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Chapter 41
The elements allowed me to go on living. The lifeboat didnot sink. Richard Parker kept out of sight. The sharks prowledbut did not lunge. The waves splashed me but did not pull meoff.
I watched the ship as it disappeared with much burbling andbelching. Lights flickered and went out. I looked about for myfamily, for survivors, for another lifeboat, for anything thatmight bring me hope. There was nothing. Only rain, maraudingwaves of black ocean and the flotsam of tragedy.
The darkness melted away from the sky. The rain stopped.
I could not stay in the position I was in forever. I was cold.
My neck was sore from holding up my head and from all thecraning I had been doing. My back hurt from leaning againstthe lifebuoy. And I needed to be higher up if I were to seeother lifeboats.
I inched my way along the oar till my feet were against thebow of the boat. I had to proceed with extreme caution. Myguess was that Richard Parker was on the floor of the lifeboatbeneath the tarpaulin, his back to me, facing the zebra, whichhe had no doubt killed by now. Of the five senses, tigers relythe most on their sight. Their eyesight is very keen, especiallyin detecting motion. Their hearing is good. Their smell isaverage. I mean compared to other animals, of course. Next toRichard Parker, I was deaf, blind and nose-dead. But at themoment he could not see me, and in my wet condition couldprobably not smell me, and what with the whistling of the windand the hissing of the sea as waves broke, if I were careful,he would not hear me. I had a chance so long as he did notsense me. If he did, he would kill me right away. Could heburst through the tarpaulin, I wondered.
Fear and reason fought over the answer. Fear said Yes. Hewas a fierce, 450-pound carnivore. Each of his claws was assharp as a knife. Reason said No. The tarpaulin was sturdycanvas, not a Japanese paper wall. I had landed upon it froma height. Richard Parker could shred it with his claws with alittle time and effort, but he couldn't pop through it like ajack-in-the-box. And he had not seen me. Since he had notseen me, he had no reason to claw his way through it.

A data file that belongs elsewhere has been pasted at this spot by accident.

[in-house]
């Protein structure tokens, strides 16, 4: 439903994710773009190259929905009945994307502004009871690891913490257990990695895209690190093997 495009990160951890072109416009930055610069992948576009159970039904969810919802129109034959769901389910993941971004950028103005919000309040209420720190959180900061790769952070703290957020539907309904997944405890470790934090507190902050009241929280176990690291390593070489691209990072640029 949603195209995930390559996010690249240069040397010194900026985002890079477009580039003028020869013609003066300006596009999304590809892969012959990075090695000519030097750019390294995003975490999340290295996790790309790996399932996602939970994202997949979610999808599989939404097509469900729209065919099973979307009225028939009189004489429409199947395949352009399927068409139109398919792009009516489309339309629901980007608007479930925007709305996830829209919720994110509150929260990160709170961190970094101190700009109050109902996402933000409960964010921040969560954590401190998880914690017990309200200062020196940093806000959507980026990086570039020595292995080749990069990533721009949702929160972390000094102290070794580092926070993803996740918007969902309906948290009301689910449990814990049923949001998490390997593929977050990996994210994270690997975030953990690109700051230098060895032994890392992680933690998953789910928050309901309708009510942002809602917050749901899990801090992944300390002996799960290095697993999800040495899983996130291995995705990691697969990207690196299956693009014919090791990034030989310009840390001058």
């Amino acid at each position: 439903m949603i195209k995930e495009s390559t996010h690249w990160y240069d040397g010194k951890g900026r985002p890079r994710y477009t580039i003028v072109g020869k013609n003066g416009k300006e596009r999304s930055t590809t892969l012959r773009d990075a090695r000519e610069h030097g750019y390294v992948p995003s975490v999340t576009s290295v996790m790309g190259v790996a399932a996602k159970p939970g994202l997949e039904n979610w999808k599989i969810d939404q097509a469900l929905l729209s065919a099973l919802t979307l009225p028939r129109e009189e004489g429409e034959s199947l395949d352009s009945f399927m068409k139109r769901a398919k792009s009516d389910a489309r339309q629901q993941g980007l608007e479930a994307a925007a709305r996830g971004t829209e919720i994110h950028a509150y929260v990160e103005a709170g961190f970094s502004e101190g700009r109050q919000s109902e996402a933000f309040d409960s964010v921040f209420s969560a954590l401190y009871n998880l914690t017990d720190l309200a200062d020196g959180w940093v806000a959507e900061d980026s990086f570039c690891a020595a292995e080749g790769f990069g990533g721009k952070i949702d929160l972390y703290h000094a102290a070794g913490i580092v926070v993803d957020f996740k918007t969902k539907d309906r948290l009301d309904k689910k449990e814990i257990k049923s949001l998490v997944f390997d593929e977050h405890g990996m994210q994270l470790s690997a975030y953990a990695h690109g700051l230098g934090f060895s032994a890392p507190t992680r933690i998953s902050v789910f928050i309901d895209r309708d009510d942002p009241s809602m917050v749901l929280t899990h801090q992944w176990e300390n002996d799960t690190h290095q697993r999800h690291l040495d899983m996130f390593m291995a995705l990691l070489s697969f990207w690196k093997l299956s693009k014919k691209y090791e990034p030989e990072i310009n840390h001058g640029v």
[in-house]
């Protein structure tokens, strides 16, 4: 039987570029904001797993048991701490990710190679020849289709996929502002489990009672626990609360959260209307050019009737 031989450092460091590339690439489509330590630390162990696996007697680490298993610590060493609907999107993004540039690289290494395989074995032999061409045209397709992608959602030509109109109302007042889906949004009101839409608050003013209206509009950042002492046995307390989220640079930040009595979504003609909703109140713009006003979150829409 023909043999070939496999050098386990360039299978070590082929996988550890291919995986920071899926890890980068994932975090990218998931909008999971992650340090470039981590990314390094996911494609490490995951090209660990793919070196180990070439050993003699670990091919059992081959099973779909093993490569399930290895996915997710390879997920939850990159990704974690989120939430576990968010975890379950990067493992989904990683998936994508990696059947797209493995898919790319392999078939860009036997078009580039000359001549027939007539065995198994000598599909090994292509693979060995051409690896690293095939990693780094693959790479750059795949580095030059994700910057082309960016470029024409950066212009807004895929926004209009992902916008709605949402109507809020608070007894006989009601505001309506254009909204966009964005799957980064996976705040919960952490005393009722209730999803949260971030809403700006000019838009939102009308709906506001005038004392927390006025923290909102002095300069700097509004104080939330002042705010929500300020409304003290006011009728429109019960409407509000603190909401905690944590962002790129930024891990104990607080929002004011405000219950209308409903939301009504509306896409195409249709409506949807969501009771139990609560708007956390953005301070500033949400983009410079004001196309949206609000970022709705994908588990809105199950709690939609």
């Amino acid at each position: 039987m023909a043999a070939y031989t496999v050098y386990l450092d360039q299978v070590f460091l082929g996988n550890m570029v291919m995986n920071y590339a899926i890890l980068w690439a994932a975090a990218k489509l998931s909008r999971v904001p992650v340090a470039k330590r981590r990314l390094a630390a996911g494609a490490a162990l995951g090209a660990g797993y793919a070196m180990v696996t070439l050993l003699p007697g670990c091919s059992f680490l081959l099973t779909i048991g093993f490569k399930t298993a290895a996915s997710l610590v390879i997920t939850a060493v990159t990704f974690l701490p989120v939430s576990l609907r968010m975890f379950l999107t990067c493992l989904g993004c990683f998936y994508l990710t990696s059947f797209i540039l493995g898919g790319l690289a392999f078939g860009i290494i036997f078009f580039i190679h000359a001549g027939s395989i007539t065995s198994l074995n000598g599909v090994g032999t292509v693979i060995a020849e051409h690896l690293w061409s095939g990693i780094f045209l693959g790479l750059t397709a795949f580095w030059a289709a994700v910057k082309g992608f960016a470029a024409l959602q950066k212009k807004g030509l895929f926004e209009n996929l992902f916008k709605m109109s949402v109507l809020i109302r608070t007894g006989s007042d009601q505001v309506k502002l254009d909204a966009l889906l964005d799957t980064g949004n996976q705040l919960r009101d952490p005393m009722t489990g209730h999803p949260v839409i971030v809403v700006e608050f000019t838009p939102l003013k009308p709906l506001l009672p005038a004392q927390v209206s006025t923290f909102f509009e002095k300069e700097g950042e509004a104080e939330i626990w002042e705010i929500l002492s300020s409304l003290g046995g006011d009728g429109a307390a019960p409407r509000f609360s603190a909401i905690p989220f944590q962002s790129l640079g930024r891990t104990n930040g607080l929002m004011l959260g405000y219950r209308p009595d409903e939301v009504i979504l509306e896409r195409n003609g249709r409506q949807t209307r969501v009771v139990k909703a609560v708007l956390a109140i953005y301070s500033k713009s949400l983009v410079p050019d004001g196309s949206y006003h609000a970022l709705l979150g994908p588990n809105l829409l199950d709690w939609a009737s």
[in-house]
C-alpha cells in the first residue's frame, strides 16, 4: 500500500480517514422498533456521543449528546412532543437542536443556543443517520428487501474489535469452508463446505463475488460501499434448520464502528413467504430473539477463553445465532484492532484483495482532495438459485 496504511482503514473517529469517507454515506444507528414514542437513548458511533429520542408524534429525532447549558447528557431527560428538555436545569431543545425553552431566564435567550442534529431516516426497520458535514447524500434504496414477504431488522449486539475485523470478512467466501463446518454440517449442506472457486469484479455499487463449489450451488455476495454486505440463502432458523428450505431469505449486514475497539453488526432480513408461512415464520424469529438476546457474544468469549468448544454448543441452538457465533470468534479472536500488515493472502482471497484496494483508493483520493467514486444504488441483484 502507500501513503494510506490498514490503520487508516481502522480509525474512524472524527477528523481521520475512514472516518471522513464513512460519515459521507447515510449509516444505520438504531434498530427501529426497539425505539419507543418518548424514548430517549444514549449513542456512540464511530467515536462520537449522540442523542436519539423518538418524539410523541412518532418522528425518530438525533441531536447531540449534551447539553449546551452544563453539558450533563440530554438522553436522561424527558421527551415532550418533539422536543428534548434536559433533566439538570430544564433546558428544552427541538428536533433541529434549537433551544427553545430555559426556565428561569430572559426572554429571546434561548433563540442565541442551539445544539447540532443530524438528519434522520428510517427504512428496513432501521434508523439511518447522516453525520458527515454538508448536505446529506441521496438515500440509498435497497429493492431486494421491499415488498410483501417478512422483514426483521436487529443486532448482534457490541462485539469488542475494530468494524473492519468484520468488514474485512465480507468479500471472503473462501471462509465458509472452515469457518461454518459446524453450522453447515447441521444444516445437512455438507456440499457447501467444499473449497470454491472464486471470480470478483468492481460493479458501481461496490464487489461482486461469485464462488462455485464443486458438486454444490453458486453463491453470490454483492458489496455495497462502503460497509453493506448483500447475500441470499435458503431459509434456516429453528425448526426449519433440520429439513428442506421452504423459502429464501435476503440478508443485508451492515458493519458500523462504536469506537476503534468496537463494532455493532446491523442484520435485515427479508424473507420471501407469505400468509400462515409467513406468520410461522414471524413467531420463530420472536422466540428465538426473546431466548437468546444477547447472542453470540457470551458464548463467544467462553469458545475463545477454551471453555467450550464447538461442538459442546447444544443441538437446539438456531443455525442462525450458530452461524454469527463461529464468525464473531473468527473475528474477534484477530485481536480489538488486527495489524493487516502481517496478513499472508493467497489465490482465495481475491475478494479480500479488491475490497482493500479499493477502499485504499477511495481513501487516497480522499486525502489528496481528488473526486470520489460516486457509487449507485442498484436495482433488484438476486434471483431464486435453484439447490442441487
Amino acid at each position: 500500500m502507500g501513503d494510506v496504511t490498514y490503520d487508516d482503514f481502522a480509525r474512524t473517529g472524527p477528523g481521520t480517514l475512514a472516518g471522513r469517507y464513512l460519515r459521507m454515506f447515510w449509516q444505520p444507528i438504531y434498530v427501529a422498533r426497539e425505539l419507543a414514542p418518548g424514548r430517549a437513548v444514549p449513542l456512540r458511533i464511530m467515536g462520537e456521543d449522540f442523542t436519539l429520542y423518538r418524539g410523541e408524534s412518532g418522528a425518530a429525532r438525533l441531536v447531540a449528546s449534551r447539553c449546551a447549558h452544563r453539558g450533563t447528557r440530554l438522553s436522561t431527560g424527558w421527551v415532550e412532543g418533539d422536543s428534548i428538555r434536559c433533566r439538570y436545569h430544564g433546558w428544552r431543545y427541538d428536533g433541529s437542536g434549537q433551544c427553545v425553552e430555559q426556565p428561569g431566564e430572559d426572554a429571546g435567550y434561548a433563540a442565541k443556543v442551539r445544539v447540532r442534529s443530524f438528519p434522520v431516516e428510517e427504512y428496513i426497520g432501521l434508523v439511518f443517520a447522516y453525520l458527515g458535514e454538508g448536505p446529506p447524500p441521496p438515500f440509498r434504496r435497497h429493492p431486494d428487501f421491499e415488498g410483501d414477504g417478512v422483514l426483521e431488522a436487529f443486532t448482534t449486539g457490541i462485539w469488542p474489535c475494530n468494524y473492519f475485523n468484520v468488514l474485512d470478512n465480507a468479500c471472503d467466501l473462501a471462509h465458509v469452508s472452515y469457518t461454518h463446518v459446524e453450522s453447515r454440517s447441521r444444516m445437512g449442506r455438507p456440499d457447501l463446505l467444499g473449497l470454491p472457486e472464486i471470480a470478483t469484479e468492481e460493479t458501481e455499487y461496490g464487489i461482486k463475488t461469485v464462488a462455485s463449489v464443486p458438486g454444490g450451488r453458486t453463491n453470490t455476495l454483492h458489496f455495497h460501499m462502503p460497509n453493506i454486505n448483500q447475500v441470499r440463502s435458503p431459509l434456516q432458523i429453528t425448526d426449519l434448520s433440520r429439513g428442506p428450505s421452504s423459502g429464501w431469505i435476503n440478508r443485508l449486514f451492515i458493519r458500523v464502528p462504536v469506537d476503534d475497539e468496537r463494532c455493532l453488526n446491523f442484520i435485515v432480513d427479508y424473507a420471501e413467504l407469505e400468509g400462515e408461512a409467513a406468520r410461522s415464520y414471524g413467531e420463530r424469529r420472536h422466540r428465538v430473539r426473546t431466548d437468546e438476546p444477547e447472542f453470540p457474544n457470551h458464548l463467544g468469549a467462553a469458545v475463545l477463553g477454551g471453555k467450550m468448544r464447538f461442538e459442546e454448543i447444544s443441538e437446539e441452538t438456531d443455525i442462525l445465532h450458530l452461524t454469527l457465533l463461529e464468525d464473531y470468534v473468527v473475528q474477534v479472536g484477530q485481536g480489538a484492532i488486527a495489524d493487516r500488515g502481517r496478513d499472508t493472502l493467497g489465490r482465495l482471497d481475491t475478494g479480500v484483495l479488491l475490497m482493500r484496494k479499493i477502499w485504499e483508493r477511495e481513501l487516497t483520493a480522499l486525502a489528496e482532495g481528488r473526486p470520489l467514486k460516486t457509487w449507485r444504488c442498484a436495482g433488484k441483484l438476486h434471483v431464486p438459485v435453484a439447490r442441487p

I slid along the oar. I brought both my legs to one side ofthe oar and placed my feet on the gunnel. The gunnel is thetop edge of a boat, the rim if you want. I moved a little moretill my legs were on the boat. I kept my eyes fixed on thehorizon of the tarpaulin. Any second I expected to see RichardParker rising up and coming for me. Several times I had fits offearful trembling. Precisely where I wanted to be most still –my legs – was where I trembled most. My legs drummedupon the tarpaulin. A more obvious rapping on RichardParker's door couldn't be imagined. The trembling spread tomy arms and it was all I could do to hold on. Each fit passed.
When enough of my body was on the boat I pulled myselfup. I looked beyond the end of the tarpaulin. I was surprisedto see that the zebra was still alive. It lay near the stern,where it had fallen, listless, but its stomach was still pantingand its eyes were still moving, expressing terror. It was on itsside, facing me, its head and neck awkwardly propped againstthe boat's side bench. It had badly broken a rear leg. Theangle of it was completely unnatural. Bone protruded throughskin and there was bleeding. Only its slim front legs had asemblance of normal position. They were bent and neatlytucked against its twisted torso. From time to time the zebrashook its head and barked and snorted. Otherwise it layquietly.
It was a lovely animal. Its wet markings glowed brightly whiteand intensely black. I was so eaten up by anxiety that Icouldn't dwell on it; still, in passing, as a faint afterthought, ............
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